Brilliant post Jen 🙂 That’s amazing commitment, to put 5 years into such a cool project! Thanks for sharing, really inspiring, especially as someone who always thinks their hair sucks haha!

    All the best 🙂


    • Jen and Tonic 05/16/2013 at 12:12 pm #

      HA! Who DOESN’T think her hair sucks? Mine is thick, and wavy and generally very unruly. I wish I had thinner, straight hair. My friends want to slap me when I say that. Grass is greener, you know.

  2. stormy1812 05/08/2013 at 8:13 am #

    giving of yourself is amazing! im in the long process of trying to get my own hair under control (its really thick, curly and coarse – never really thought i could donate my hair because its nuttiness haha but who knows maybe one day). anyway – thought this was well done – the right amount of humor to go with the sincerity and very lovely pics 🙂 so happy to hear your grandmother is in full remission. cancer is a scary business. as a fellow jen, im sure i’ll be popping in again.

    • Jen and Tonic 05/16/2013 at 12:13 pm #

      My hair is the same way, although it is no longer as coarse as it once was. Do you use sulfate-free shampoo? Organix makes some fairly cheap ones (I love the Argan oil kind specifically) that have really made my hair better. I also douse it in coconut oil once a week. After that, my hair was growing like a weed!

      Also, always nice to meet a fellow Jen 🙂

      • stormy1812 05/17/2013 at 6:28 pm #

        i just started using sulfate free shampoo; im just not trying to actually take care of my hair properly lol so it may take a bit for it all to get good but it’s going alright; i’ll be sure to check those products out. 🙂
        p.s. – thanks for following my blog! it means a lot

  3. paulaacton 05/05/2013 at 2:27 pm #

    I did it last year for a UK charity making wigs for kids with cancer and other conditions resulting in hair loss The Little Princess Trust it was an amazing feeling to know that with a few cuts of the scissors you could be making a real difference to someone else

    • Jen and Tonic 05/16/2013 at 12:14 pm #

      Wow, you did? That’s AMAZING! You look good with short hair so it was a win-win for everyone involved.

  4. suburbanprincessteacher 05/04/2013 at 5:29 pm #

    Nice post. When my mother lost her hair due to chemo she said she was surprised at how sad she felt. She said she didn’t expect to feel that upset about it but she did. A good wig makes a hug difference.

    • Jen and Tonic 05/16/2013 at 12:15 pm #

      I’ve heard/read that a lot- people didn’t know who much they loved their hair until they lost it. I think it’s just adding insult to the injury that is cancer. You already feel so out of control that losing this part of yourself is just further pain to you.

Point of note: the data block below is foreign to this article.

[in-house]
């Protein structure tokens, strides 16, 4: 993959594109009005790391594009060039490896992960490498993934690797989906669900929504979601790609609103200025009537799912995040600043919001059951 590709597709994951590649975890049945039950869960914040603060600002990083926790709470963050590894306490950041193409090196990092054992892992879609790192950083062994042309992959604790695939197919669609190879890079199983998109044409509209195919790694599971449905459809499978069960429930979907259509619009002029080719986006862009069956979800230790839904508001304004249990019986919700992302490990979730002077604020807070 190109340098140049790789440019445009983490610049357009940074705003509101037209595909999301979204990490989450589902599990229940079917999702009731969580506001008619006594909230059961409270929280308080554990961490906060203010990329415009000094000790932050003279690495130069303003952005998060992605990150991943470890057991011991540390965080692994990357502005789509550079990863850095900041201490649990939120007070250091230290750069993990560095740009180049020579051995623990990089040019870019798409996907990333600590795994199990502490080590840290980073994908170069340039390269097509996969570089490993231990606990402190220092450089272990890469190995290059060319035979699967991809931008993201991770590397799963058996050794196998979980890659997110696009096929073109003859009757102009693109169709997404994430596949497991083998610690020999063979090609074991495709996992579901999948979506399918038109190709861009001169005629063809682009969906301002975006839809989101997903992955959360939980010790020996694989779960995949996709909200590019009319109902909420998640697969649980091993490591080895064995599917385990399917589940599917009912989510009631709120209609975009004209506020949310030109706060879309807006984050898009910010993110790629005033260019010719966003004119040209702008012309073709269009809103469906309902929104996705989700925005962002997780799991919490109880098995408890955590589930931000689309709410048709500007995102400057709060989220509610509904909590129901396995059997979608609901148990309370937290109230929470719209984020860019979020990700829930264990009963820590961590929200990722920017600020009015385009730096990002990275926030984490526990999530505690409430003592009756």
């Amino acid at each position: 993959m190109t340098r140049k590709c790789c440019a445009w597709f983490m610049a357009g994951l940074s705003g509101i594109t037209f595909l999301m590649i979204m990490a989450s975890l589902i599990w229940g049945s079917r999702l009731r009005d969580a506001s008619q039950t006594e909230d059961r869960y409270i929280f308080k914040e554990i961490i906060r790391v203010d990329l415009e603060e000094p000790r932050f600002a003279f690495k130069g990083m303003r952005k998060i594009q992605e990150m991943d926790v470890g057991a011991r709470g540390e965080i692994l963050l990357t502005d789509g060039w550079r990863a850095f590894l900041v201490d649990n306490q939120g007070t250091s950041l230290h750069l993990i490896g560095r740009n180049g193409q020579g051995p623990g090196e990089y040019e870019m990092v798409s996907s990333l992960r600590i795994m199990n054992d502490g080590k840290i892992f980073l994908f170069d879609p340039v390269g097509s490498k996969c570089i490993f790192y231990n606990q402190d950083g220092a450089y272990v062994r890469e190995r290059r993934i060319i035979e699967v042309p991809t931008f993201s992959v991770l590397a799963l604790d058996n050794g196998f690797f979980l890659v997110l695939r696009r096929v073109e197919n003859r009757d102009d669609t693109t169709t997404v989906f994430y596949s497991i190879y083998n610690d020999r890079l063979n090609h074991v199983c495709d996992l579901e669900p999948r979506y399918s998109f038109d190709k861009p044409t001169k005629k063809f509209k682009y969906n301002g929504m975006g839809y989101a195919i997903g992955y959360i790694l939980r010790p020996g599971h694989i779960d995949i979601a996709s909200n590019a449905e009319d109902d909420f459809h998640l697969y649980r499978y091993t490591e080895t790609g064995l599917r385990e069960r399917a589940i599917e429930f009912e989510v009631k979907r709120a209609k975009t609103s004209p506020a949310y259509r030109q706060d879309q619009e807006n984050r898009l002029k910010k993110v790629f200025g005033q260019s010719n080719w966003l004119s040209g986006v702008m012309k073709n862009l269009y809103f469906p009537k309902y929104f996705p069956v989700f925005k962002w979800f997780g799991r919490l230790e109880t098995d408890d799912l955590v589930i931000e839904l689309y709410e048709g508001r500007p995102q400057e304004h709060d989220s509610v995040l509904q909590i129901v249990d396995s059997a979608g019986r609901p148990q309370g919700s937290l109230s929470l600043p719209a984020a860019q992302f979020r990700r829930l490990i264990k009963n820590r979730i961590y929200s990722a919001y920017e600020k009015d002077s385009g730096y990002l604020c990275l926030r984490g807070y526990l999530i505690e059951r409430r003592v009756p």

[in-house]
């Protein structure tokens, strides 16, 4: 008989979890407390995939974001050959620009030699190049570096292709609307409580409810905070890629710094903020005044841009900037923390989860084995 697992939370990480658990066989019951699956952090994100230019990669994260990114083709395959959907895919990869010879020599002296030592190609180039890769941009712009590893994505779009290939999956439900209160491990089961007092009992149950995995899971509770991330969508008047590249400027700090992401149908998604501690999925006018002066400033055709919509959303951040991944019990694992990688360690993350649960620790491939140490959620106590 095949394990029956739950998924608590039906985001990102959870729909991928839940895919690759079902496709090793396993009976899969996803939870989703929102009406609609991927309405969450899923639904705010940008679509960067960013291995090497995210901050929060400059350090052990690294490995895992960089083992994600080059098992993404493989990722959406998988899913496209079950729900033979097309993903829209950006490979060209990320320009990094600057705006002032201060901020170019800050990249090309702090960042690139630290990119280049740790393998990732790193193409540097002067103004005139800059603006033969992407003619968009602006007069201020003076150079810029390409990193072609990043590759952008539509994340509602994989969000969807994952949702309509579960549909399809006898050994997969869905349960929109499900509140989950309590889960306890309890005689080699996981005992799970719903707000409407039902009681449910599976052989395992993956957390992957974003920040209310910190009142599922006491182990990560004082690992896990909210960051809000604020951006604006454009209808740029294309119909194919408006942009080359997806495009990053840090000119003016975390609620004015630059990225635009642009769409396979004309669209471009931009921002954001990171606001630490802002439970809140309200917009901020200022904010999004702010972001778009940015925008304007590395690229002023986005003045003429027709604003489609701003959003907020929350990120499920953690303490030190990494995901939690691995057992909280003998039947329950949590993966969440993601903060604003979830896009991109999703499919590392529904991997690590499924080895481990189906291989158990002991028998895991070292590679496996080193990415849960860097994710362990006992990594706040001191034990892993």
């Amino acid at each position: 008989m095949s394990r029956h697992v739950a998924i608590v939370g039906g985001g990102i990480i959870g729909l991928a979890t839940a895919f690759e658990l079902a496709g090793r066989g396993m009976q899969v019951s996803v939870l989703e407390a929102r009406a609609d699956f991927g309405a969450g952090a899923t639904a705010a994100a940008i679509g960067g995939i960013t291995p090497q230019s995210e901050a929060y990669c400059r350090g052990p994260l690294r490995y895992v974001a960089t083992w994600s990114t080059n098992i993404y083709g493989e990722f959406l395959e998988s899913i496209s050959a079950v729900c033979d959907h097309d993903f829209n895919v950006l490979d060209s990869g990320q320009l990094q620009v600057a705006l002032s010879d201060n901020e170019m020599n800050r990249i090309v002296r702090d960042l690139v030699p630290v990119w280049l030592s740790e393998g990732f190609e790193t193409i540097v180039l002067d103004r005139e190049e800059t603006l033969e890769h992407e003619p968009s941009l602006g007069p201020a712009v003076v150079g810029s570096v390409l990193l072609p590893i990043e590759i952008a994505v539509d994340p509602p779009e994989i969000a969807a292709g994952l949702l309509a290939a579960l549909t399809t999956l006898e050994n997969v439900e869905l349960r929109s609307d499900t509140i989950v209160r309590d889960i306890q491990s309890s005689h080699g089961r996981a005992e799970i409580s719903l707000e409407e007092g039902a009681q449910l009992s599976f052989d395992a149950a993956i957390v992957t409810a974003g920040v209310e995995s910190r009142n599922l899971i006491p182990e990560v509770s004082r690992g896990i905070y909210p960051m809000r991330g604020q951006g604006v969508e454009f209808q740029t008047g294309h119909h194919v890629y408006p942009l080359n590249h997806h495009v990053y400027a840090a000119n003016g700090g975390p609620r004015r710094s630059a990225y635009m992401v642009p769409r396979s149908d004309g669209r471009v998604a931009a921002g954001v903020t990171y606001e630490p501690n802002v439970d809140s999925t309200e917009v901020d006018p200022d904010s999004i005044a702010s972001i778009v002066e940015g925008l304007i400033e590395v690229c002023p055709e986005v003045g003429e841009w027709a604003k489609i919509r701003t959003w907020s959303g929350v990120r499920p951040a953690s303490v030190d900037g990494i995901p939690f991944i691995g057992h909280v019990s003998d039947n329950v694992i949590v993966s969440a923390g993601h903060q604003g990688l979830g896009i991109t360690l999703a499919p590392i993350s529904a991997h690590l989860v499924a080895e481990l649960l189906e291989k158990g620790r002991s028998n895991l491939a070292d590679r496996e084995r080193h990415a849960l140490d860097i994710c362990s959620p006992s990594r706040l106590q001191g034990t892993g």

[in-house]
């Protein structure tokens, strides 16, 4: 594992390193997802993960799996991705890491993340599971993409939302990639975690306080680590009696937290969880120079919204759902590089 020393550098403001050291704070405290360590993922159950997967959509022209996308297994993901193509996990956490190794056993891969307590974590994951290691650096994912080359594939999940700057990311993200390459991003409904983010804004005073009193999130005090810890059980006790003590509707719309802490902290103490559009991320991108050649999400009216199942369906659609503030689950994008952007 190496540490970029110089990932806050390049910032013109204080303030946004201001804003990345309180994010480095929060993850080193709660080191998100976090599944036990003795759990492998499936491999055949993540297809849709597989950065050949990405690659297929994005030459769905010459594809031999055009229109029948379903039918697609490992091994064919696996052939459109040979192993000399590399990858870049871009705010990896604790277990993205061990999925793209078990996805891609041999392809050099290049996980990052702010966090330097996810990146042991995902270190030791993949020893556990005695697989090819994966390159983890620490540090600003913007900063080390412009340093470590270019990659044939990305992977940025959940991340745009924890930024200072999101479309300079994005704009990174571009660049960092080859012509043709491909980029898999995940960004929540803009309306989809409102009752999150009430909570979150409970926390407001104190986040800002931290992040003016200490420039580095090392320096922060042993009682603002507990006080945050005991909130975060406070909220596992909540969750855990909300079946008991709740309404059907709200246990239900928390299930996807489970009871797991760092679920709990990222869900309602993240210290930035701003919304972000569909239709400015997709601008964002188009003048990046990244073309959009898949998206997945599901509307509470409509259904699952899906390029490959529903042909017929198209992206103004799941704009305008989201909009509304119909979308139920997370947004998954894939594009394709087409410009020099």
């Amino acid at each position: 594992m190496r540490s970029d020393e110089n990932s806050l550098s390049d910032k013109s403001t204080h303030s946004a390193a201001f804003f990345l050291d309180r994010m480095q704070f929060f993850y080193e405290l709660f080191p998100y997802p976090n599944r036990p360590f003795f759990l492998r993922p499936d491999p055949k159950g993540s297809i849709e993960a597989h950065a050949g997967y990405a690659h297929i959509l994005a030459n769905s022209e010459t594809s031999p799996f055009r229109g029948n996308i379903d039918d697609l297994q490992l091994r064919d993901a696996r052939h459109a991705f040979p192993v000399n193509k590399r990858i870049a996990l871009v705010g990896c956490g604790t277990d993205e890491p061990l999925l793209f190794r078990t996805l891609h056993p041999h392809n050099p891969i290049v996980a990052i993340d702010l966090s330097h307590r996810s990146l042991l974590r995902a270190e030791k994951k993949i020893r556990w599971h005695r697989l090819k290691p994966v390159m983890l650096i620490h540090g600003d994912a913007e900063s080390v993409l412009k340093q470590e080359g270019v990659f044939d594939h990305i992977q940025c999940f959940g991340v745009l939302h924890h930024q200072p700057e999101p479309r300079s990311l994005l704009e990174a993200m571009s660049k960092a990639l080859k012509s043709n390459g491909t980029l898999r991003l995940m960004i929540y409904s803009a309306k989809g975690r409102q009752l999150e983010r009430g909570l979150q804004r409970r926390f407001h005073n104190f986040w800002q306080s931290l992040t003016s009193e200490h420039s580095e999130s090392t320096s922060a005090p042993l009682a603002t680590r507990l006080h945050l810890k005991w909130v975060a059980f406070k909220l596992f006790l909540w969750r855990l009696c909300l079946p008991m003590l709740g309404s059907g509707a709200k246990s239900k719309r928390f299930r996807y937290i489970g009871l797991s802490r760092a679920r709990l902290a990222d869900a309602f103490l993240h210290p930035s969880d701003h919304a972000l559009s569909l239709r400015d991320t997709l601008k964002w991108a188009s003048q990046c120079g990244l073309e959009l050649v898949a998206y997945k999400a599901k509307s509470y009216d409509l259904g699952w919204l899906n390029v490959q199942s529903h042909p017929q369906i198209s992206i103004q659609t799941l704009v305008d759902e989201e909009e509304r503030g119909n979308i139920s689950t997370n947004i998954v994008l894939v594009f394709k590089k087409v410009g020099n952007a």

5. claudiabette 05/03/2013 at 11:23 pm #

    That is the cutest hair cut ever! I used to wear my hair that way when it was short but I keep it long now. I also can’t donate because I dye and I have to dye because at 36, I’m grey 😦 This was a great post! Thanks for sharing.

    • Jen and Tonic 05/16/2013 at 12:16 pm #

      Thanks! I was a little worried how I’d look because curly, thick hair generally doesn’t look good shorter, but the stylist was a genius.

      You can actually donate even if you dye, just no bleaching. Basically, overall coloring vs. highlights. You can look up the rules on their website!

  6. Main Street Musings Blog 04/29/2013 at 2:48 pm #

    Great cut, wonderful deed. 🙂

  7. kaysfairytale 04/26/2013 at 4:52 pm #

    I definitely felt this way when my mom had cancer. Some days I wished it was me who had it instead because it was so much harder to watch her go through it.

    • Jen and Tonic 05/16/2013 at 12:18 pm #

      For a long time I felt selfish feeling like my grandmother’s cancer was affecting me as well, but it isn’t. It’s hard to see someone you love wasting away, and knowing there isn’t much you can do but trust in the medicine and harness the power of positive thinking.

  8. sarahwriteshere2010 04/25/2013 at 5:33 pm #

    I admire your dedication. As someone who went from having long hair to short, I don’t think I could go back again, even if it was for such a good cause. I commend you on your commitment.

    • Jen and Tonic 05/16/2013 at 12:19 pm #

      My hair is so thick and wavy that having it short is a welcome relief! I’d either have to let it be natural and kind of out of control, or straighten it which took nearly an hour the last few months. I will admit, I do miss people commenting on how long and healthy it was, but that’s okay. I’ll grow it out again in the future.